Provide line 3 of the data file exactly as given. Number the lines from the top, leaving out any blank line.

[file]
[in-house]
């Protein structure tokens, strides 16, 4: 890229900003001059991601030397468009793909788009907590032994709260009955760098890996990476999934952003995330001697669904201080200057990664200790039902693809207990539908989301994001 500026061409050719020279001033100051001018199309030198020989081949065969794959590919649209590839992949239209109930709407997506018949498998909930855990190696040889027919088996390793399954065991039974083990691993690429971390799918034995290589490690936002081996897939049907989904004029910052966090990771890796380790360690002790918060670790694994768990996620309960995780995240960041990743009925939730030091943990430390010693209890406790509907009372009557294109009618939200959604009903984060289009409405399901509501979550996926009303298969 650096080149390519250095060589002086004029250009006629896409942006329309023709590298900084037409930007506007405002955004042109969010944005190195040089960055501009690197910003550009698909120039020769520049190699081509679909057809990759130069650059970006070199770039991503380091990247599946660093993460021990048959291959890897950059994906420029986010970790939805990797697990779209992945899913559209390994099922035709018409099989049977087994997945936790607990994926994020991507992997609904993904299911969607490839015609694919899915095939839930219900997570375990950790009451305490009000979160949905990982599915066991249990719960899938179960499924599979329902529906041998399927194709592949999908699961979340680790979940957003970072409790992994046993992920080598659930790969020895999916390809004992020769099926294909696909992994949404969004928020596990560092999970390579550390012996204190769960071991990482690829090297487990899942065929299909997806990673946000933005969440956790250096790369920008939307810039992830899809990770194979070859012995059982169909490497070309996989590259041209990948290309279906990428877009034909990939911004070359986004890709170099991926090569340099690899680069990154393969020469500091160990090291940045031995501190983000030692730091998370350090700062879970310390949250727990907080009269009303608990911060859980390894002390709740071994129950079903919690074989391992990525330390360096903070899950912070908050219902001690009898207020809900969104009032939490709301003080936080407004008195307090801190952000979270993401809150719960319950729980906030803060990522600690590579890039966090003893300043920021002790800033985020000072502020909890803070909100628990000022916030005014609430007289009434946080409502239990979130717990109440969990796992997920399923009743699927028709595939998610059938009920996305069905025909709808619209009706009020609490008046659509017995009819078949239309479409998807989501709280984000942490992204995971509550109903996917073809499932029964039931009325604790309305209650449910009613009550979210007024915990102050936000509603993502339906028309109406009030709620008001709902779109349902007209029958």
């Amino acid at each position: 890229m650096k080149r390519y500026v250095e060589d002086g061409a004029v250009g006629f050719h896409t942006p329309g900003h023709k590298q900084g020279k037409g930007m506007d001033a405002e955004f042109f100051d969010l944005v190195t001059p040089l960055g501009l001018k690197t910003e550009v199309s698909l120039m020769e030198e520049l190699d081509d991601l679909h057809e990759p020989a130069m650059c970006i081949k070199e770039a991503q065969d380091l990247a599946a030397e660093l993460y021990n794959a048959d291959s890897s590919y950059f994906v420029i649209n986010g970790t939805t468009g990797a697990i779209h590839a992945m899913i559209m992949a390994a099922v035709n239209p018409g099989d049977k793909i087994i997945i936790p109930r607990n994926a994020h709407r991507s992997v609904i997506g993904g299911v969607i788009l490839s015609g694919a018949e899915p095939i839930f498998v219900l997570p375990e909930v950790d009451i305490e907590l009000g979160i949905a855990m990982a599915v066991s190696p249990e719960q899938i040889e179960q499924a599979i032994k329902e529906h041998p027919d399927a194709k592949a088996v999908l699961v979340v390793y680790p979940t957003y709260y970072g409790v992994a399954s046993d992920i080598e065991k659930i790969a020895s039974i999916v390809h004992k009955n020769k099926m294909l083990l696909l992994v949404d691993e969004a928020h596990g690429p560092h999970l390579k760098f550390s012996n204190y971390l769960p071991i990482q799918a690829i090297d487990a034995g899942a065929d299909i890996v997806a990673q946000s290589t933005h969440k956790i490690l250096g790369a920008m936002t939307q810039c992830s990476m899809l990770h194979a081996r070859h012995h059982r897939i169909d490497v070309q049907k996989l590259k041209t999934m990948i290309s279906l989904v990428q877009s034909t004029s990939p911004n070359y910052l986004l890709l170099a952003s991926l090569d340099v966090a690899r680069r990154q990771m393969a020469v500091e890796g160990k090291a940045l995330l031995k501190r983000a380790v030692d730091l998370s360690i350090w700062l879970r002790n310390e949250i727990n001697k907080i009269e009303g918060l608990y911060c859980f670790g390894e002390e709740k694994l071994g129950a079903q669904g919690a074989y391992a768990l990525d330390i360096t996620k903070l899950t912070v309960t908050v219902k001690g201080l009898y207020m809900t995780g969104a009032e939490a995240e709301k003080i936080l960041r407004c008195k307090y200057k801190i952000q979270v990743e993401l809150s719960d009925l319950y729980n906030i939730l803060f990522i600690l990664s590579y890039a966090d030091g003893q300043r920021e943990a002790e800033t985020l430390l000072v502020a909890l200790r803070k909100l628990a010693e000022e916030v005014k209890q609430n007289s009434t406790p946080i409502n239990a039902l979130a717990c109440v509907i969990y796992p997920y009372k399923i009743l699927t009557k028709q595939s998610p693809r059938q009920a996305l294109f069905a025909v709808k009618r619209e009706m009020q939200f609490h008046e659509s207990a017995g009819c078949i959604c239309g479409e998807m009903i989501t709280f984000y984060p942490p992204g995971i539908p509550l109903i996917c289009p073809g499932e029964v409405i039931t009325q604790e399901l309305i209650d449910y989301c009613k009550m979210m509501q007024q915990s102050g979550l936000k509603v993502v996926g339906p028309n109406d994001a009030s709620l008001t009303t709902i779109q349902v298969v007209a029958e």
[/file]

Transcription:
């Amino acid at each position: 890229m650096k080149r390519y500026v250095e060589d002086g061409a004029v250009g006629f050719h896409t942006p329309g900003h023709k590298q900084g020279k037409g930007m506007d001033a405002e955004f042109f100051d969010l944005v190195t001059p040089l960055g501009l001018k690197t910003e550009v199309s698909l120039m020769e030198e520049l190699d081509d991601l679909h057809e990759p020989a130069m650059c970006i081949k070199e770039a991503q065969d380091l990247a599946a030397e660093l993460y021990n794959a048959d291959s890897s590919y950059f994906v420029i649209n986010g970790t939805t468009g990797a697990i779209h590839a992945m899913i559209m992949a390994a099922v035709n239209p018409g099989d049977k793909i087994i997945i936790p109930r607990n994926a994020h709407r991507s992997v609904i997506g993904g299911v969607i788009l490839s015609g694919a018949e899915p095939i839930f498998v219900l997570p375990e909930v950790d009451i305490e907590l009000g979160i949905a855990m990982a599915v066991s190696p249990e719960q899938i040889e179960q499924a599979i032994k329902e529906h041998p027919d399927a194709k592949a088996v999908l699961v979340v390793y680790p979940t957003y709260y970072g409790v992994a399954s046993d992920i080598e065991k659930i790969a020895s039974i999916v390809h004992k009955n020769k099926m294909l083990l696909l992994v949404d691993e969004a928020h596990g690429p560092h999970l390579k760098f550390s012996n204190y971390l769960p071991i990482q799918a690829i090297d487990a034995g899942a065929d299909i890996v997806a990673q946000s290589t933005h969440k956790i490690l250096g790369a920008m936002t939307q810039c992830s990476m899809l990770h194979a081996r070859h012995h059982r897939i169909d490497v070309q049907k996989l590259k041209t999934m990948i290309s279906l989904v990428q877009s034909t004029s990939p911004n070359y910052l986004l890709l170099a952003s991926l090569d340099v966090a690899r680069r990154q990771m393969a020469v500091e890796g160990k090291a940045l995330l031995k501190r983000a380790v030692d730091l998370s360690i350090w700062l879970r002790n310390e949250i727990n001697k907080i009269e009303g918060l608990y911060c859980f670790g390894e002390e709740k694994l071994g129950a079903q669904g919690a074989y391992a768990l990525d330390i360096t996620k903070l899950t912070v309960t908050v219902k001690g201080l009898y207020m809900t995780g969104a009032e939490a995240e709301k003080i936080l960041r407004c008195k307090y200057k801190i952000q979270v990743e993401l809150s719960d009925l319950y729980n906030i939730l803060f990522i600690l990664s590579y890039a966090d030091g003893q300043r920021e943990a002790e800033t985020l430390l000072v502020a909890l200790r803070k909100l628990a010693e000022e916030v005014k209890q609430n007289s009434t406790p946080i409502n239990a039902l979130a717990c109440v509907i969990y796992p997920y009372k399923i009743l699927t009557k028709q595939s998610p693809r059938q009920a996305l294109f069905a025909v709808k009618r619209e009706m009020q939200f609490h008046e659509s207990a017995g009819c078949i959604c239309g479409e998807m009903i989501t709280f984000y984060p942490p992204g995971i539908p509550l109903i996917c289009p073809g499932e029964v409405i039931t009325q604790e399901l309305i209650d449910y989301c009613k009550m979210m509501q007024q915990s102050g979550l936000k509603v993502v996926g339906p028309n109406d994001a009030s709620l008001t009303t709902i779109q349902v298969v007209a029958e």